to great effect when Terry, played by Henry Childs, climbed the pylon.
His scream and the lightning flashes were a moment of pure drama. The
rostra were also used successfully for the crowd grouping when the action
was taking place elsewhere. Particularly noticeable was the gang's stillness
when the attention moved to other scenes. Well done. This was a long
play but the cast maintained concentration throughout and gave the audience
a detailed and forceful piece of theatre.
Henry Childs and Seth Atherton were both nominated for the Best Young
Actor award and Grace Richardson and Georgia Archer received nominations
for Best Young Actress.
Friday 24th February
Drama - "The Little Nut Tree" by T B Morris
young players from Heathfield Youth Drama grappled manfully with this
somewhat dated play based on the well known nursery rhyme. Each character
was evident in essence but this juvenile cast needed more rehearsal
and direction to improve their voice projection and general stage craft.
Confidence dipped when prompts were required and the audience could
feel the agony as those on stage waited for the next line to be delivered.
But these young people soldiered on and demonstrated a tenacity which
will ensure they become confident performers in the future. The groupings
on stage were somewhat awkward, often with the players standing in straight
lines and masking other actors. Greater use could have been made of
the whole stage. There needed to be an awareness of the other cast members
and more cohesion as a team. Each individual had obviously worked on
his or her own role but there lacked interplay between the characters.
All too often the actors only really came to life when they were speaking.
The set, props and furniture were somewhat sparse but the costumes gave
a flavour of Spain.
The Young Oxted
Players - "Bully Dancers" by Frank Gibbons
The Young Oxted
Players worked cohesively as a team despite the fact they were acting
two opposing groups. The interplay between the rivals had energy and
the audience could sense the tension between them. These young actors
performed with confidence and were clearly at ease with their peers.
They worked as a troupe, each depending on and reacting to one another.
In so doing they produced a credible and strong piece of drama. Voice
projection and stage presence was assured and well managed. There were
some good cameo performances and the actors created characters with
their own individuality yet managed to demonstrate a group identity
for the rival gangs. It is often difficult for young people to play
adults but Hayley Sasserath and Teddy Stevenson gave sensitive performances
as harassed parents. The girls successfully assumed a variety of persona
and Thomas Muscio was a credible Zac. The simple set provided the necessary
back drop and managed to create the atmosphere of a rather dingy rehearsal
space. The open stage provided enough room for the dance routines and
Zac's escape through the window was cleverly masked.
Group - "Hoodie" by Lindsay Price
This play by Lindsay
Price clearly demonstrates teenage angst and confusion. From the very
outset there was an infectious energy which transported the older members
of the audience back to their younger days of agonising indecision.
The crowd scenes were well orchestrated and presented good visual images.
The simple costumes of dark coloured hoodies provided a good foil for
the imaginative lighting. The tempo of the choral speaking was brisk
and upbeat. Every word could be heard. Projection and articulation came
across very clearly and there was imaginative interpretation of the
script. This production was very tight and controlled, it exuded fast
pace and enthusiasm throughout. The individual cameos were acted with
sincerity and demonstrated strength of character.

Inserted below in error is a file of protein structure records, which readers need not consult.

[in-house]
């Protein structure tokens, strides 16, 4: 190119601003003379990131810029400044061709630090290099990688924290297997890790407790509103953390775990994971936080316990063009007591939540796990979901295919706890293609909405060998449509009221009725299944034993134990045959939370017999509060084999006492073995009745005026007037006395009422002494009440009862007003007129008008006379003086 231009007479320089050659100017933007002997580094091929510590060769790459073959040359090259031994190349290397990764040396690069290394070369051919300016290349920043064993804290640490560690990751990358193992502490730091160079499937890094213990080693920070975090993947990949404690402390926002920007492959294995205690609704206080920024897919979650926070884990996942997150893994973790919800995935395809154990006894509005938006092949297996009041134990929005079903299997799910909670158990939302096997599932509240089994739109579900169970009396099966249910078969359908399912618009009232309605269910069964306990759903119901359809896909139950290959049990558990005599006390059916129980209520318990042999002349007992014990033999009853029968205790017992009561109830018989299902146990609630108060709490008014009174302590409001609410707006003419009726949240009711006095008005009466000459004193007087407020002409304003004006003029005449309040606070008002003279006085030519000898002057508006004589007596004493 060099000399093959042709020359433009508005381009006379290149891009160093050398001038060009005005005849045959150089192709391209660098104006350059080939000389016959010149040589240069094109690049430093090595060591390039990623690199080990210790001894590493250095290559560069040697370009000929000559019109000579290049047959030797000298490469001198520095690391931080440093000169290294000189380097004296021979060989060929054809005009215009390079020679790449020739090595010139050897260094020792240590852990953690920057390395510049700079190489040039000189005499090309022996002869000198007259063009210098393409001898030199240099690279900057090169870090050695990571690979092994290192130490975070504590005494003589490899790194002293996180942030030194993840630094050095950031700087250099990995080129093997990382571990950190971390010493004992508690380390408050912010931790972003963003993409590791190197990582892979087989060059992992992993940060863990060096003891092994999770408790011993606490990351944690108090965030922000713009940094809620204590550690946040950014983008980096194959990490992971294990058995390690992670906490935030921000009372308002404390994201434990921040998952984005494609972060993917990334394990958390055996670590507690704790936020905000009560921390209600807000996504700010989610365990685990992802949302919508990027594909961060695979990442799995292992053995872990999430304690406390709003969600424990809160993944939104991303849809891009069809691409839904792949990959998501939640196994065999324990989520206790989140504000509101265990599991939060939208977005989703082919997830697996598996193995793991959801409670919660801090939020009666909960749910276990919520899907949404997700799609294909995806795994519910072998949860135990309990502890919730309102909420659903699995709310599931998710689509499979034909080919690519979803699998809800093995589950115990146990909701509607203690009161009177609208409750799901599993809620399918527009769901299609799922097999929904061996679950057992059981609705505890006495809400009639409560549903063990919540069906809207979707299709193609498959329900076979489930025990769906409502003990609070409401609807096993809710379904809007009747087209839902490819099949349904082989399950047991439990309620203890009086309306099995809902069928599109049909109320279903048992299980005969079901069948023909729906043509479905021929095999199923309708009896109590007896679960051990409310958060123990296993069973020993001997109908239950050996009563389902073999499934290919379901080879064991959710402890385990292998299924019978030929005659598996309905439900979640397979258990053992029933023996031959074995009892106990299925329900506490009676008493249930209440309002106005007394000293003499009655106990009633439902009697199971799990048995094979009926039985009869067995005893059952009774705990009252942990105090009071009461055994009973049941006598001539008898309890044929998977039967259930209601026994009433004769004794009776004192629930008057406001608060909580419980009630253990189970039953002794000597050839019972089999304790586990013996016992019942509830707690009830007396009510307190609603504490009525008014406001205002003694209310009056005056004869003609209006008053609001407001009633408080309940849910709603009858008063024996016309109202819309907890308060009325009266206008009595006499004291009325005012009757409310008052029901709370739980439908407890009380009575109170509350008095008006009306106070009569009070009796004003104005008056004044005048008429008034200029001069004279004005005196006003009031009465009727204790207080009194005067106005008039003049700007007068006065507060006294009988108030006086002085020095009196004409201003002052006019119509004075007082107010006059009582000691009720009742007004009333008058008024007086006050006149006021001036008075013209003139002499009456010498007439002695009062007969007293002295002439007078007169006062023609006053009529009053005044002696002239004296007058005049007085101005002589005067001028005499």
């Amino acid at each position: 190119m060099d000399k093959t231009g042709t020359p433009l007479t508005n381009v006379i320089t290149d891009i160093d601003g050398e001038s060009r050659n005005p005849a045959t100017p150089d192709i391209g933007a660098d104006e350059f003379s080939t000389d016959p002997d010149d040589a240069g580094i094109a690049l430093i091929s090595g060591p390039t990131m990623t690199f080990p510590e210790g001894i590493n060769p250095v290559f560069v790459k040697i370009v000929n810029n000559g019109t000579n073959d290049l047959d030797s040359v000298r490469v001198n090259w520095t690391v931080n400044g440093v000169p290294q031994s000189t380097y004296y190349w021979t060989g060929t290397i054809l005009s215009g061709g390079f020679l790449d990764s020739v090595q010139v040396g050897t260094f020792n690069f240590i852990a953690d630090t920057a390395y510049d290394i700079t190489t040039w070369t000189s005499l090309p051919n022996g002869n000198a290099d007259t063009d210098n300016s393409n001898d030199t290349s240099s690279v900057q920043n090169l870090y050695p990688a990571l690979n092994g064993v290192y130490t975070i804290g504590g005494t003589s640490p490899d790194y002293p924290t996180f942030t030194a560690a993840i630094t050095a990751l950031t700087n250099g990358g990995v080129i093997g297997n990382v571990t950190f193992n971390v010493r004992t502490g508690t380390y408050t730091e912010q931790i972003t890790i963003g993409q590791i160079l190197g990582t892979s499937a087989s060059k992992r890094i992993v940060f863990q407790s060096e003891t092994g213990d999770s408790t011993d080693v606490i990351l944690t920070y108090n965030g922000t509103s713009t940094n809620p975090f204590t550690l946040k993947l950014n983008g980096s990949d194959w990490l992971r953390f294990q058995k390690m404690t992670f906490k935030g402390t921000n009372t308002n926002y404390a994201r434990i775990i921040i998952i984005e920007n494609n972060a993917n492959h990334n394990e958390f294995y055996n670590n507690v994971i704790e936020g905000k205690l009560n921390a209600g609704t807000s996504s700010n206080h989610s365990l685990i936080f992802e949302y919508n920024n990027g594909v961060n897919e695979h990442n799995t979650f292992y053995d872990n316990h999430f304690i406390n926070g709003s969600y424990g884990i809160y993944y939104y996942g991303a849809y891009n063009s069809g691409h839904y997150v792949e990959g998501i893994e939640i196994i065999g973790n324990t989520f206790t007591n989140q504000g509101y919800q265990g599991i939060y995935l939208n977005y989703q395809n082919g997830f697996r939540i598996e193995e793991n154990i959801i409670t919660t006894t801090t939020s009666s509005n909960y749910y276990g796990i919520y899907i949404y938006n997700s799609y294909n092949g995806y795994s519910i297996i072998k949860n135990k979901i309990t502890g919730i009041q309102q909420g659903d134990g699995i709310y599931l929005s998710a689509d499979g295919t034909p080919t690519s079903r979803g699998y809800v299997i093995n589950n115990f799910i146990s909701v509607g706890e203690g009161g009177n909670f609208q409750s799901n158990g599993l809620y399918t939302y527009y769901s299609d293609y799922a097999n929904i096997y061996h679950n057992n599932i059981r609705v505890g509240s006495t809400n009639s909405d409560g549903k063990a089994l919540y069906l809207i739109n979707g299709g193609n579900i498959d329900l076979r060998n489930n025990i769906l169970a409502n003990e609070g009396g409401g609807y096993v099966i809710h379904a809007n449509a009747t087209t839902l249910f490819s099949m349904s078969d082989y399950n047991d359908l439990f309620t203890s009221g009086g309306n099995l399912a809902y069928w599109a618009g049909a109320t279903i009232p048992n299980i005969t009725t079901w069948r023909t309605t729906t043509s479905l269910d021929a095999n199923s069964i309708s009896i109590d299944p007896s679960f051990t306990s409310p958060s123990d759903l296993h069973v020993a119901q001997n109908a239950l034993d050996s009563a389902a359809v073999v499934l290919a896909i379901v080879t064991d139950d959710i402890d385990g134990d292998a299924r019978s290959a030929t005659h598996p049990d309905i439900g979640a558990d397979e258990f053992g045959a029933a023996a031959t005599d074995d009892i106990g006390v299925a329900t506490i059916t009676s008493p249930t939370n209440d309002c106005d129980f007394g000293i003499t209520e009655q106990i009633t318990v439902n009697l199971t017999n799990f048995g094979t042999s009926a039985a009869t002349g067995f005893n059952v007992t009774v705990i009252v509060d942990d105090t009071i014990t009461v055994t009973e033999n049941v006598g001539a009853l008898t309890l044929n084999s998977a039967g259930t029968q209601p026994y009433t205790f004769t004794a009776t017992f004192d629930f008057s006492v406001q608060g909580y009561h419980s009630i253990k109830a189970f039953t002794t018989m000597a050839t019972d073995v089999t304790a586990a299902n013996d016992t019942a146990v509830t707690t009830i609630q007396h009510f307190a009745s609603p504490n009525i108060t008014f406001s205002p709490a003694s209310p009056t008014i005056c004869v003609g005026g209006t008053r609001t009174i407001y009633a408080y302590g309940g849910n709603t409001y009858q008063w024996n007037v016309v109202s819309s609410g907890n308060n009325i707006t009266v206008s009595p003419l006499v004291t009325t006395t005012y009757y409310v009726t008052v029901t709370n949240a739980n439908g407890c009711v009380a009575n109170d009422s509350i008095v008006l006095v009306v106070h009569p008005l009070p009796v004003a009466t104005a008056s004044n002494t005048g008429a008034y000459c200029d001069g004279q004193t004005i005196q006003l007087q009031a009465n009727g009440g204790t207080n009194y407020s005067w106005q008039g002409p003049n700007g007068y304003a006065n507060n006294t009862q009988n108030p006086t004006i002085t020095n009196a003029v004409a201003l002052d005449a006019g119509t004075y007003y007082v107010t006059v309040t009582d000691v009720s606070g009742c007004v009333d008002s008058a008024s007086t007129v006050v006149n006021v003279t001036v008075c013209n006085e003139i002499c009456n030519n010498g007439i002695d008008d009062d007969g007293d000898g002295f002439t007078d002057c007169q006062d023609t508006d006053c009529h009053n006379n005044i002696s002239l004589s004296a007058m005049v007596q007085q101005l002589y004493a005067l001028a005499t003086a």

Nominations for Best Young Actor were given to Joshua Millar and Evan
Moynihan and Best Young Actress to Carrie Charles, Eloise Smith and
Krista Goodwin. Natasha Palmer was nominated for Best Director.
Best Young Actress - Eloise Smith (Natalie)
Best Stage Presentation
Group - "Everyman" adapted by Carol Ann Duffy
This modern adaptation
by Carol Ann Duffy of a medieval morality play was a brave choice for
Glow Theatre Group. The talented and experienced production team put
together a compact and highly visible show which kept the audience enthralled
throughout. This was a very tight and disciplined production involving
both ensemble work and individual vignettes. It attained a very high
standard of performance. Simple black cube boxes were moved about the
stage to create the different locations. The plastic city and tsunami
scenes were cleverly devised. They were imaginative and very effective.
The acting was controlled and very powerful. The blend of chorus and
actors worked well and the whole company were focused. They all maintained
concentration even when they were not participating in the action. It
was a true team effort. Young Edward Cowlard as Everyman gave continuity
throughout and is to be congratulated on his very long and arduous role.
Tom Gardner as Death provided a sinister element and was a menacing
presence even when he was not speaking.
Charlotte Bridson received a nomination for Best Young Actress. Nominations
for Best Young Actor were Edward Cowlard and Tom Gardner and Matthew
Falconer was awarded Best Young Actor. The play was nominated for Best
Best Young Actor - Matthew Falconer (Knowledge)
Best Youth Production
Martin Patrick Award for Best Director - Jackie Driscoll
ICB FESTIVAL WINNERS AWARD
The Oxted Players
- "The Twelve Pound Look" by J M Barrie
This somewhat dated
play by J M Barrie gave an insight into the social times at the turn
of the century and reflects the growing emancipation of women. The set
and costumes reflected the era and much attention had been paid to detail.
Sir Harry Sims, portrayed by Peter Damesick was an unpleasant chauvinist
and completely self centred. He exuded a bombastic air right from the
opening of the play and became steadily more unlikable throughout which
was exactly right for his character. Catherine Wyncoll as Lady Sims
was dutifully subdued and stately looking in her presentation gown.
She maintained her dignity and eventually showed her true colours and
sparkle in the final lines of the play. Marion Barker as the first wife
cum typist gave a spirited performance of a liberated woman. She was
clearly a match for her ex husband and ran rings round him intellectually.
All three main actors melded their very different characters into a
composite play. However there needed to be more variety of pace, quicker
cue biting and animation.
Reviews by Tricia
Whyte and photos by Mike Sutton